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I am a wife to an amazing man, and a mother to my two beautiful children. I love to photograph and write about my experiences through motherhood, and I am a DIY/decor lover. To read more from me, visit my site Sense & Serendipity.
If you are a mom or thinking about becoming a mom, you’ve most likely heard about the benefits of breastfeeding your baby. In the past few decades, breastfeeding rates have risen steadily, likely due to the increased understanding of breastfeeding by medical professionals, combined with the efforts of organizations such as the American Academy of Pediatrics, WHO and the Le Leche League that have been working hard to promote breastfeeding and support breastfeeding mothers.
While there is no doubt that the rising rates of breastfeeding is a very good thing, there are some circumstances in which breastfeeding may not be the best choice for you or your child. Always consult with your OB/GYN, midwife, or pediatrician if you fall into any of these categories or if you are having other issues with breastfeeding. Choosing whether or not to breastfeed your baby is a personal choice, but that doesn’t mean you have to face any obstacles by yourself!
Mom has a virus that can pass through breastmilk. If a mom has been infected with HIV or has AIDS, or a mom with tuberculosis or human T-cell lymphotropic virus type I or type II should not breast feed their babies. Mothers with these viruses may pass them to their babies through breastmilk.
Moms taking certain medications or treatments. Mothers taking cancer chemotherapy medications, or those undergoing radiation treatment, are advised not to breastfeed. Also, moms taking certain migraine, anxiety, or sleep-aid medications may not be able to nurse their babies. In general, moms taking medications of any kind (even over-the-counter) should check with their pediatrician before breastfeeding their baby while on the medications.
Baby diagnosed with galactosemia. Galactosemia is a rare genetic disorder that inhibits the body from digesting a simple sugar called galactose, which is prevalent in breastmilk. Babies with galactosemia must be fed a very strict diet that is free of lactose and galactose.
Baby is failing to thrive. A failure to thrive is a term used to describe inadequate growth or the inability to maintain growth and is a sign of undernutrition. Many different things can cause a failure to thrive but in some cases involving breastfed infants, the cause may be that they are not getting enough calories from milk through breastfeeding. In these instances, the underlying cause for the baby’s failure to thrive can usually be overcome with the help of qualified experts (like a lactation consultant or a pediatrician), but there are some cases in which it may be best for both mom and baby to start supplementing with formula. Only you and your team of experts will be able to determine what course of action is best for you and your baby of he or she is diagnosed with failure to thrive.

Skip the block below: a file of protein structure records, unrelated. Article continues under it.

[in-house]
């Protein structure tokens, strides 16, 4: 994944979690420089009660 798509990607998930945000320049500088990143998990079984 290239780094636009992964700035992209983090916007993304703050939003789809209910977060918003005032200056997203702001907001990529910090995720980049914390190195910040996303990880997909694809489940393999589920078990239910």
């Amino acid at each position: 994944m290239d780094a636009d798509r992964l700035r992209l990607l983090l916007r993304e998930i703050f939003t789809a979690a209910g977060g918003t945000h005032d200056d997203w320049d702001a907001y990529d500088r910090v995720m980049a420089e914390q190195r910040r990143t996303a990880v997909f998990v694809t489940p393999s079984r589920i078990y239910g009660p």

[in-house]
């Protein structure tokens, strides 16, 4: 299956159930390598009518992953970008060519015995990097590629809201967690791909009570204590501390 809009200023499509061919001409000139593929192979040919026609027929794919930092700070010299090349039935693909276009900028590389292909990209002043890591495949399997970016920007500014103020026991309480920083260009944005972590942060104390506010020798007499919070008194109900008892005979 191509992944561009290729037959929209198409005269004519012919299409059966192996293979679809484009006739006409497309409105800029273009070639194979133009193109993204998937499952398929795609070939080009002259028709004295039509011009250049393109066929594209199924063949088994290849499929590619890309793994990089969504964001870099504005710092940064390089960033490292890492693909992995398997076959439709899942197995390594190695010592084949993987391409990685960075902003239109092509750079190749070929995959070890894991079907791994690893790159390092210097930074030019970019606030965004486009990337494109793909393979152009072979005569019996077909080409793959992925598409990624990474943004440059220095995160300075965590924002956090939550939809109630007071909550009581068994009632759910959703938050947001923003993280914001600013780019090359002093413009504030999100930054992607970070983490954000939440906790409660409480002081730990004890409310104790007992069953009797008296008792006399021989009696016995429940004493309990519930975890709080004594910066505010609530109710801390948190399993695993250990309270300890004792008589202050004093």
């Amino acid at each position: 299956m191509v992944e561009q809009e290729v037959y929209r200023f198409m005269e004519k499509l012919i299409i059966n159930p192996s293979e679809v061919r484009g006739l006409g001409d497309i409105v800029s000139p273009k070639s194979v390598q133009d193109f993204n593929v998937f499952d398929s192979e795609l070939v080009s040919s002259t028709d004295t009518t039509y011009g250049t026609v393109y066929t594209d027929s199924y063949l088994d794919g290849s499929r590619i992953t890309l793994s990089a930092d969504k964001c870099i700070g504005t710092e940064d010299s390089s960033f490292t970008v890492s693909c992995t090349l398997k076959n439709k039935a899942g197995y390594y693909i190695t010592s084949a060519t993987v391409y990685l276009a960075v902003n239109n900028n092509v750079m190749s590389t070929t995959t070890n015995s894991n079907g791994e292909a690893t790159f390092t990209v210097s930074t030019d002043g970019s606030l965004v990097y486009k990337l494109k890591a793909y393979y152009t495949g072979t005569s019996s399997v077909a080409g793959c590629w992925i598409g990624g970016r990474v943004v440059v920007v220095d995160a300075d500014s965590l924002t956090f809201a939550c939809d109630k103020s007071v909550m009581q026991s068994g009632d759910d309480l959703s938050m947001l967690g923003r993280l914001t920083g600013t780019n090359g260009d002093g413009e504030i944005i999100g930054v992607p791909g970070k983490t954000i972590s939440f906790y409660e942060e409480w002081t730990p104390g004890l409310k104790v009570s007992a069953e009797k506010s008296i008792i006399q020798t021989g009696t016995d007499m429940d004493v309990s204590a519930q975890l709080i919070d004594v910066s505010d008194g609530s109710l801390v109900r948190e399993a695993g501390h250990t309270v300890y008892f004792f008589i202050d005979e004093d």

When it’s all just too much. For some moms, breastfeeding can be one of the most difficult experiences of their life. As much as they want to breastfeed, it just doesn’t go as they planned. Moms can experience many difficulties that can make breastfeeding intolerable: recurrent mastitis, cracked and bleeding nipples, a low milk supply, severe postpartum depression, etc. While most of these hurdles can be overcome with proper support by a lactation consultant and/or a doctor, sometimes the struggle is just too much. Mom guilt can overwhelm you when you feel like you’re failing at something that you think should come naturally. But while breastfeeding is a natural process, that does not mean it always comes naturally. It is a hard thing for you and baby to learn to do properly. And while it certainly is worth it to try your best to successfully breastfeed your baby for as long as you can, it is not worth it if it is going to spoil the joy of motherhood.
Listen, mama: if it is just too much for you–STOP. If you are missing the awesome wonder of mothering your child because you’re too consumed by guilt or stress or angst over breastfeeding, just let it go. The most important thing is feeding and loving your baby and if that means you do it with formula or in a bottle, so be it. Give yourself grace, and give your child what he or she truly needs: a full belly and a relaxed mama.